It takes a village to feed a wedding. With Labour of Love we want to invite you to be part of our village, to feed the opening night of Hosts. Together we want to fulfil the expectation of care that would normally fall on the women of the village, by communally rolling a biiiig big pot of warak 3enab (stuffed vine leaves). Through this process, we want to celebrate and mourn the responsibility of feeding; to talk about labour, hands, inherited knowledge and community. As the pot cooks, the smell fills the space testing our patience. Waiting for the big flip, the celebration, the moment of reward. On the menu: labour, sweat, time, dedication, love and flavours. As the food settles in your stomach, satisfaction settles in your soul, and a smell of sourness will haunt you for days to come. You want to eat this food again, but you are too lazy to make it, it takes a lot of labour.
Common Ground is a collaborative artistic project started by Anna Celda and Saja Amro. Using the dining table and the kitchen as research laboratories, CG creates a caring and comforting space to delve into topics like female labour, inherited knowledge and culinary histories. Inspired by indigenous food cultures and traditions, the duo responds to the individualistic and isolating eating habits of modern life through immersing audiences in sensory experiences that spark reflection and connection, and offering foodscapes of indulgence and abundance.
Erst kommt das Fressen, dann kommt die Moral(?) [First comes the food, then comes morality(?)] (B. Brecht). Everybody needs to eat. And we need to organize a more just way of doing that in Amsterdam. With our experimental work Krakend Koken we are bringing food justice to people through taste and smell. A recipe for experiment: In Amsterdam Centrum there is a wild kitchen available to everyone for free. We show people what there is to forage and all the things you are able to make from this. We invite the community to join us to reclaim the food which is overlooked in the city; tasting and smelling what is around us rather than only picking pre-packaged items from supermarket shelves . Finding new and just routes in the food system, we forage, find and ‘fiend’ from the De Wallen and Waterloopleinbuurt. Together with our audience, we will dissent against the supermarket chains we seemingly cannot get away from and find a new way of being together as a community with food being our love language (or commonality if you don’t like this love language text).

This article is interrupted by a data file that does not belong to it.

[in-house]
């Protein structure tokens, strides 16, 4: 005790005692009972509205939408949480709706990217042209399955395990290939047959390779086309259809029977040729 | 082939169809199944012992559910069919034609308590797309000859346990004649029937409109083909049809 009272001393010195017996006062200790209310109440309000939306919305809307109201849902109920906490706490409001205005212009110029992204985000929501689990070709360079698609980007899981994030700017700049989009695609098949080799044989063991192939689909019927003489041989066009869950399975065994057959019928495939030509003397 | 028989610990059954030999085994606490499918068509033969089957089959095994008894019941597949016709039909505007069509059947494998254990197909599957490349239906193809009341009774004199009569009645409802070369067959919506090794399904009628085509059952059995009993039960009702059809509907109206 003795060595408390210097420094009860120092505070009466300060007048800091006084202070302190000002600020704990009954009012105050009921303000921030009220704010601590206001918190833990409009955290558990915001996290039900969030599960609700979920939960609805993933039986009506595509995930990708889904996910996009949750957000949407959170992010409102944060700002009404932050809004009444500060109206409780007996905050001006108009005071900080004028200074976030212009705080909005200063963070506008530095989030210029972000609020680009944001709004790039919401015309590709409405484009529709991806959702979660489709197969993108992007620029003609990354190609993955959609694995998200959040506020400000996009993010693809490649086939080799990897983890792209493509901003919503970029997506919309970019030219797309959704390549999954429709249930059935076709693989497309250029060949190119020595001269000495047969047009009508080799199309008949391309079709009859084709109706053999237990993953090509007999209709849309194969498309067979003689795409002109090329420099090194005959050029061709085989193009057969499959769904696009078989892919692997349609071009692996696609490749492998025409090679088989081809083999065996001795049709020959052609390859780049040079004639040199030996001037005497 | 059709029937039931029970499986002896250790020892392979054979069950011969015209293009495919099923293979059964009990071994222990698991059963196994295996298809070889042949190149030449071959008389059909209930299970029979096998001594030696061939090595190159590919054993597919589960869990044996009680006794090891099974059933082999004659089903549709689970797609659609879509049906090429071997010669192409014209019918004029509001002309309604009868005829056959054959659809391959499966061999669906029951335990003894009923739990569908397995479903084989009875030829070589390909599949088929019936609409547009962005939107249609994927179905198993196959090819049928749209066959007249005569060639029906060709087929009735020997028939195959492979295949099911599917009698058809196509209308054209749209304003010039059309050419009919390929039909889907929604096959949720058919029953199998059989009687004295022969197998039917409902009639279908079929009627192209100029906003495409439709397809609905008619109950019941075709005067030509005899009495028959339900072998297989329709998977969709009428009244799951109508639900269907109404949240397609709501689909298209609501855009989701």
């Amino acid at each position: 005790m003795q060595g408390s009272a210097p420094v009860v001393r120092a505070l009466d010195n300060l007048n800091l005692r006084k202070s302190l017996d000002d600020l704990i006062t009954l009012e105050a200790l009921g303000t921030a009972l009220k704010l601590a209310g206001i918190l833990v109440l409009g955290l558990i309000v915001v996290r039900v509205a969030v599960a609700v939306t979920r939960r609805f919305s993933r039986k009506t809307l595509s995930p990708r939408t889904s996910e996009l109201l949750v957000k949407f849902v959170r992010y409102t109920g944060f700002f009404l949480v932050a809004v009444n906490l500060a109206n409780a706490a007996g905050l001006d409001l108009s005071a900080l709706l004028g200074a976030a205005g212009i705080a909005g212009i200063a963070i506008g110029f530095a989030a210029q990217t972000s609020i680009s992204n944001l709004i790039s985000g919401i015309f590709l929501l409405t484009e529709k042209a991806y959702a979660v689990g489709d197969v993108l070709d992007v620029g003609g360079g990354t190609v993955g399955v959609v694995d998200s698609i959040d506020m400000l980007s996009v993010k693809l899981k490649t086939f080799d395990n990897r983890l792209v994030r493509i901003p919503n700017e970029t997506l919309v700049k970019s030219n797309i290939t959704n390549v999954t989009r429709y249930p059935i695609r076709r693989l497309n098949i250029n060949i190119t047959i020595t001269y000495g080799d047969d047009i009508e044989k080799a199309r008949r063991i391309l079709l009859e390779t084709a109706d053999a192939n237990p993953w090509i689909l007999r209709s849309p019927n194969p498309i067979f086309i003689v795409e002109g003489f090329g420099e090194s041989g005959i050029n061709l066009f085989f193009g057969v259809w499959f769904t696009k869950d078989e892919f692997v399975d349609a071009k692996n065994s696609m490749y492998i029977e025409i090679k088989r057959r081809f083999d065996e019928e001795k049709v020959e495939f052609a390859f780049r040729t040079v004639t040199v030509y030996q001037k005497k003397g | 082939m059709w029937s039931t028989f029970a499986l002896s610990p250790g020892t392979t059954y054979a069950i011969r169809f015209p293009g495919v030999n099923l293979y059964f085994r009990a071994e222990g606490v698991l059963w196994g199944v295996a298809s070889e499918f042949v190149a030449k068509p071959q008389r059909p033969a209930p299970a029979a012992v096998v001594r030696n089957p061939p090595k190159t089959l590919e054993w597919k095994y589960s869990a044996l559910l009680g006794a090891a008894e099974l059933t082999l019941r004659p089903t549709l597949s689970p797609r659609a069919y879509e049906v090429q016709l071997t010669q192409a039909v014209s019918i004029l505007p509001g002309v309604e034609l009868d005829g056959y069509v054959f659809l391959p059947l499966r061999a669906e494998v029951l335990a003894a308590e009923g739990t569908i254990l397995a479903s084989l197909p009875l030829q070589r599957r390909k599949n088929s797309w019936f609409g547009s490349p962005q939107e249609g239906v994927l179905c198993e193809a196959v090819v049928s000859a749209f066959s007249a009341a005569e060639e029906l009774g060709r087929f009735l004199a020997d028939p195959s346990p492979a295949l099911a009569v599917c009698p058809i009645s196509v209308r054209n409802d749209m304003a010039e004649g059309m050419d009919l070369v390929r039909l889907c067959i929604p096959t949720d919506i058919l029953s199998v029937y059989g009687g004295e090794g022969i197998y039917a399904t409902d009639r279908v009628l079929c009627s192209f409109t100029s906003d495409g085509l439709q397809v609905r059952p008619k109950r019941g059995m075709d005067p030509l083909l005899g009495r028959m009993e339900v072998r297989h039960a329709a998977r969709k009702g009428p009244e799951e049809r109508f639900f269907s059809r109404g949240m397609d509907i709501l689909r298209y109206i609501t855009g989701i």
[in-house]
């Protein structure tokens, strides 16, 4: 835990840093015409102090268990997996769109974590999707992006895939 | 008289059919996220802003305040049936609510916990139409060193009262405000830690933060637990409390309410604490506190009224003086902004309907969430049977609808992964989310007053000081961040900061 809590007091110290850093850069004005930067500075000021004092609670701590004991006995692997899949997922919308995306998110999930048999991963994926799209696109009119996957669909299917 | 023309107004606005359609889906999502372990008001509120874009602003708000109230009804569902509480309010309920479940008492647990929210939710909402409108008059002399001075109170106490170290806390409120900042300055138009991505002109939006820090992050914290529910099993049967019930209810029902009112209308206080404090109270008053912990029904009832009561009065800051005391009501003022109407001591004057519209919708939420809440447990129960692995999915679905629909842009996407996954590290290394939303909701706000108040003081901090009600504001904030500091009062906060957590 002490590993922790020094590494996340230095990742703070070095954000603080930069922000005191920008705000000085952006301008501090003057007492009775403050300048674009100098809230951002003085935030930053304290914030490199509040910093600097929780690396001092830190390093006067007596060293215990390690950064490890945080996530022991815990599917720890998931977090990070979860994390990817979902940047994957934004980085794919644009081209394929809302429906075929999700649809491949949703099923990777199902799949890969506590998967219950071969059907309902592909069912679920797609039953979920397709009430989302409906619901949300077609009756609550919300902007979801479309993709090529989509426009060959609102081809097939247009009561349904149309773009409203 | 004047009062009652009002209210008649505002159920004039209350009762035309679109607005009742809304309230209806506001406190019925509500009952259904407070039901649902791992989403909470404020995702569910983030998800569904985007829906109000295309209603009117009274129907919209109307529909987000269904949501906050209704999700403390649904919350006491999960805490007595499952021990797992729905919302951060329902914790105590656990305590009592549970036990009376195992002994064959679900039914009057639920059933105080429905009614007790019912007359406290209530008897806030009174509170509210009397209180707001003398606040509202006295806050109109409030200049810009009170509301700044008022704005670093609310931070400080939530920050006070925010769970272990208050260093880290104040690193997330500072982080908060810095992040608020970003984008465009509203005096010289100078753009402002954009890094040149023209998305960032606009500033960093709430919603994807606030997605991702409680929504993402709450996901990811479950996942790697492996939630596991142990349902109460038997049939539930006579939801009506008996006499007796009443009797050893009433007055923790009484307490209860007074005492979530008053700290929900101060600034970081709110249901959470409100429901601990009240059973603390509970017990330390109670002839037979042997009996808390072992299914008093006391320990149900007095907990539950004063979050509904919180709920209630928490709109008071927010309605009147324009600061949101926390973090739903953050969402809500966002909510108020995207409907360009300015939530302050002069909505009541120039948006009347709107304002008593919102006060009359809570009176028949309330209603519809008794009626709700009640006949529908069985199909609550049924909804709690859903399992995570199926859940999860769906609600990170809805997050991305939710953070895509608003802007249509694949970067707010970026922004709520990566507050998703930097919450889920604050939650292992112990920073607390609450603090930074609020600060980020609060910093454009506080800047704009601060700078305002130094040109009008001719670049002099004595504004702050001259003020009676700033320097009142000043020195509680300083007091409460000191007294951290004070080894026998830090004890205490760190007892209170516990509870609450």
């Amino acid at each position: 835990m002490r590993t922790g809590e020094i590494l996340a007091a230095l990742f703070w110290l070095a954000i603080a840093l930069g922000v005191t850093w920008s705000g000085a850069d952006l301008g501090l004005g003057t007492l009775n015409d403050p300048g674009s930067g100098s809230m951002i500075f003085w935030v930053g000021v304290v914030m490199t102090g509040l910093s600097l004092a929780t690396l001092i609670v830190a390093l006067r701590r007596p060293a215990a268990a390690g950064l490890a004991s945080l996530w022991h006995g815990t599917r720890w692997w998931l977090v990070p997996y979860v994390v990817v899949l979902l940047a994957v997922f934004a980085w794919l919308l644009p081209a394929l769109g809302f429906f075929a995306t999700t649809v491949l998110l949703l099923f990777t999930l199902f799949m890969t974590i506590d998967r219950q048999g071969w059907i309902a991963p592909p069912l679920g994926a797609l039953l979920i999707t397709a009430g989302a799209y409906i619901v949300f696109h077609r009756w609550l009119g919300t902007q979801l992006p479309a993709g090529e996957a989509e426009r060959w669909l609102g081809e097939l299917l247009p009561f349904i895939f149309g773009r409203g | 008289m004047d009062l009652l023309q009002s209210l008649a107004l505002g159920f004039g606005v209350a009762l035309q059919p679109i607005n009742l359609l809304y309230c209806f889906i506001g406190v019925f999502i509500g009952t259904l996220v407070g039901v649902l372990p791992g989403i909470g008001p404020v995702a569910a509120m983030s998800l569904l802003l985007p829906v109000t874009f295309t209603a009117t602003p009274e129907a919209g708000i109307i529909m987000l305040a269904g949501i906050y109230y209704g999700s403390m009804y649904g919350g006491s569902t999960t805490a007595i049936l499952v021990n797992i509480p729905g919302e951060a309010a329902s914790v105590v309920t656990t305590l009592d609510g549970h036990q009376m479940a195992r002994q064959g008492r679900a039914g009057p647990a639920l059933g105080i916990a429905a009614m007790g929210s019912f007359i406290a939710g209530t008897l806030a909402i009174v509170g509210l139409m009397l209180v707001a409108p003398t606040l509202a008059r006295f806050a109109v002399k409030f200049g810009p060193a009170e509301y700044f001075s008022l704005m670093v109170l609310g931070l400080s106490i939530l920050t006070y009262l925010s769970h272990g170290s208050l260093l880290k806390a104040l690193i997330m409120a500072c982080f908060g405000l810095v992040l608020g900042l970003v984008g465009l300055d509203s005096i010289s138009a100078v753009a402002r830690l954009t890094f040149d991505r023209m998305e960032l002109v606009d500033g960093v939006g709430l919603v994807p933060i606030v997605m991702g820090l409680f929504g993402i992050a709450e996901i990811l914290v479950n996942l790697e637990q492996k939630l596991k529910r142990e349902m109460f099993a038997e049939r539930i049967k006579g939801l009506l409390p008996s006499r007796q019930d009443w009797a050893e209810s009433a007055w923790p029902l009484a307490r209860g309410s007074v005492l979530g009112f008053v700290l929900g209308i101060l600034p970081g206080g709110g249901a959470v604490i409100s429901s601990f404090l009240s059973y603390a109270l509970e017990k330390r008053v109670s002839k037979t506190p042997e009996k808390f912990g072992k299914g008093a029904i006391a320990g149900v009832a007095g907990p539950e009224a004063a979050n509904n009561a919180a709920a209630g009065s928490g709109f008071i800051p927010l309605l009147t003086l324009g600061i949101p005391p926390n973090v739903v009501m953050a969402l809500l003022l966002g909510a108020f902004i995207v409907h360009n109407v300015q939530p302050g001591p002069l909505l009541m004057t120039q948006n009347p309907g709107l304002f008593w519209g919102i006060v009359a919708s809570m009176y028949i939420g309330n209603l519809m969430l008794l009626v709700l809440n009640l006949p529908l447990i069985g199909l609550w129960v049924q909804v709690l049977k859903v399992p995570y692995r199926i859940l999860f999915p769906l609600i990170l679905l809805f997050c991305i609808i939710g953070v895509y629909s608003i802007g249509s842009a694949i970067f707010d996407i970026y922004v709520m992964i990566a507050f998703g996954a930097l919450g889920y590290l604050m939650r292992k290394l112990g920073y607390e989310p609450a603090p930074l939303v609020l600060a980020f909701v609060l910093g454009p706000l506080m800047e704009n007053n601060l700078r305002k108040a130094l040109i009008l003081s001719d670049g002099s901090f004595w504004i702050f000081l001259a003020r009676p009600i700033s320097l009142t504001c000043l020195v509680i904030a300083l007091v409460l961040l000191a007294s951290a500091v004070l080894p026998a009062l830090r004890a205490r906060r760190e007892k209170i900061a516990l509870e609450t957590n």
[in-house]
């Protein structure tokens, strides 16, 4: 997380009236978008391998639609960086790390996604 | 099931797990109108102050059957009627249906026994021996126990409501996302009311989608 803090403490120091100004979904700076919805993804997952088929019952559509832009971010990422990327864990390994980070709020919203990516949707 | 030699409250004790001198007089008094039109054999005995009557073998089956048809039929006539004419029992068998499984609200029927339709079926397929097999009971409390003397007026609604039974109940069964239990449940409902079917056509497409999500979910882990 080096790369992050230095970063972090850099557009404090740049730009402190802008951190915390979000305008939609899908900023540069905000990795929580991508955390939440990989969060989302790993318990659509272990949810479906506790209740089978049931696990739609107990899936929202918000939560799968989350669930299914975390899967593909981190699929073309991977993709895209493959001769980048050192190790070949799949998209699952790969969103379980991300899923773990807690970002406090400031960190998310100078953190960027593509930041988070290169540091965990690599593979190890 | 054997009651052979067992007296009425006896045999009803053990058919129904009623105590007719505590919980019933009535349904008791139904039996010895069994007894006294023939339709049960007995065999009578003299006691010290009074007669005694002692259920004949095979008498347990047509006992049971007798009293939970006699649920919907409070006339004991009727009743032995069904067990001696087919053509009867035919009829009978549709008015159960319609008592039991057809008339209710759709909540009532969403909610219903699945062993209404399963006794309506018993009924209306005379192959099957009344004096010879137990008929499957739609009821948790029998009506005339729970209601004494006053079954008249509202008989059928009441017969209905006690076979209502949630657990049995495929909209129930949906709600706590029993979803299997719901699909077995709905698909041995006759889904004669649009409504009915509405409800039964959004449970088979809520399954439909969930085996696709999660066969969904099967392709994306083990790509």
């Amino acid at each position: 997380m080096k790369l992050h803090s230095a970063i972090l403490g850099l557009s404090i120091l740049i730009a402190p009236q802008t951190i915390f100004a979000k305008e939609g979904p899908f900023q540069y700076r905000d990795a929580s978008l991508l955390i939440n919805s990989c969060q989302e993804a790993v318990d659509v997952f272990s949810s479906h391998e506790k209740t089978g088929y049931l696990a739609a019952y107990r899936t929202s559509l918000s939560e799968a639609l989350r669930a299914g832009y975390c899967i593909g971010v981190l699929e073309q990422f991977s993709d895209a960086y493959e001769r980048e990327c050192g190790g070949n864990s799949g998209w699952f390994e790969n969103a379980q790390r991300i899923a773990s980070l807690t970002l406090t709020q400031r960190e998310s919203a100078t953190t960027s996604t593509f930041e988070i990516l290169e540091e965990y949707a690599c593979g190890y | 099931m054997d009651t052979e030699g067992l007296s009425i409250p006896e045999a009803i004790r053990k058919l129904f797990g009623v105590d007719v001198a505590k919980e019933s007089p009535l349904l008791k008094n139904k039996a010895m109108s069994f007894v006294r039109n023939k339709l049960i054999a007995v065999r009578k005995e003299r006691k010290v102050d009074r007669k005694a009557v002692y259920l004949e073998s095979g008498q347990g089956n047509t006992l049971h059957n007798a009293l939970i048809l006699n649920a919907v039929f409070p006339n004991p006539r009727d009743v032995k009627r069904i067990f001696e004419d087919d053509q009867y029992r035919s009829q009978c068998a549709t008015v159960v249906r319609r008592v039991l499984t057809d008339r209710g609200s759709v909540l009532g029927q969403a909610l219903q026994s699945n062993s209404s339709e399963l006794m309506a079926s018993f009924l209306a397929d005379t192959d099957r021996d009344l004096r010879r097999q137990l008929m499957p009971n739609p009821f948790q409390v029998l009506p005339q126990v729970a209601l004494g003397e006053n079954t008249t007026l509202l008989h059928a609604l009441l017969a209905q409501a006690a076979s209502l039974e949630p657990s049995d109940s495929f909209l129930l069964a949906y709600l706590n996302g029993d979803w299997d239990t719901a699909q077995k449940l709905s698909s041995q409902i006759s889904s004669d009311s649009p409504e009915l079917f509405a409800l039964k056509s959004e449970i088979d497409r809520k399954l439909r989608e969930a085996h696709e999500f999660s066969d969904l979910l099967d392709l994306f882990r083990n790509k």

Ekat Yawa – the art of giving back. We are 3 artists and activists who have met through our activism and now work as an art collective. We have an atelier on the Zwanenburgwal from where we do our artistic and activist activities. This season we foraged elderflower in the city to make hundrerds liters of vlierbier, been active at people’s kitchens across the city and food giveaway markets. Previously we have run a free give-away clothing swap shop.
Ekat Yawa is made up of: Rots (@upperkutje): poet, contrarian, body builder, reasonable guy — Adil (@notshitprint): printer, video pirate, projectionist (images/emotions) — Bente (@b_nte): sewer, craftsperson, mender
Image 11 & 12
Erica Gargaglione and Kimberley Cosmilla
The Clingy Bulletin
As publishers of the Bulletin, we care to bring light to collective processes that usually remain behind the scenes. This publication intends to disseminate observations on the terms and relations entailed when organizing cultural events collectively. The Bulletin hosts a jumble of diary entries and stories dissecting the experience of participation in the current exhibition, a collage of open questions, text excerpts, and blank spaces to be filled. Designed on the go, it is a surface facilitating interactions within a collectivity of artists, cultural organizers, audiences, and/or other bodies that happen to be all three at once.
After they met in the context of a master’s program (XPUB, experimental publishing), Erica and Kimberley began experimenting with collective practices involved in the field of hosting and curating.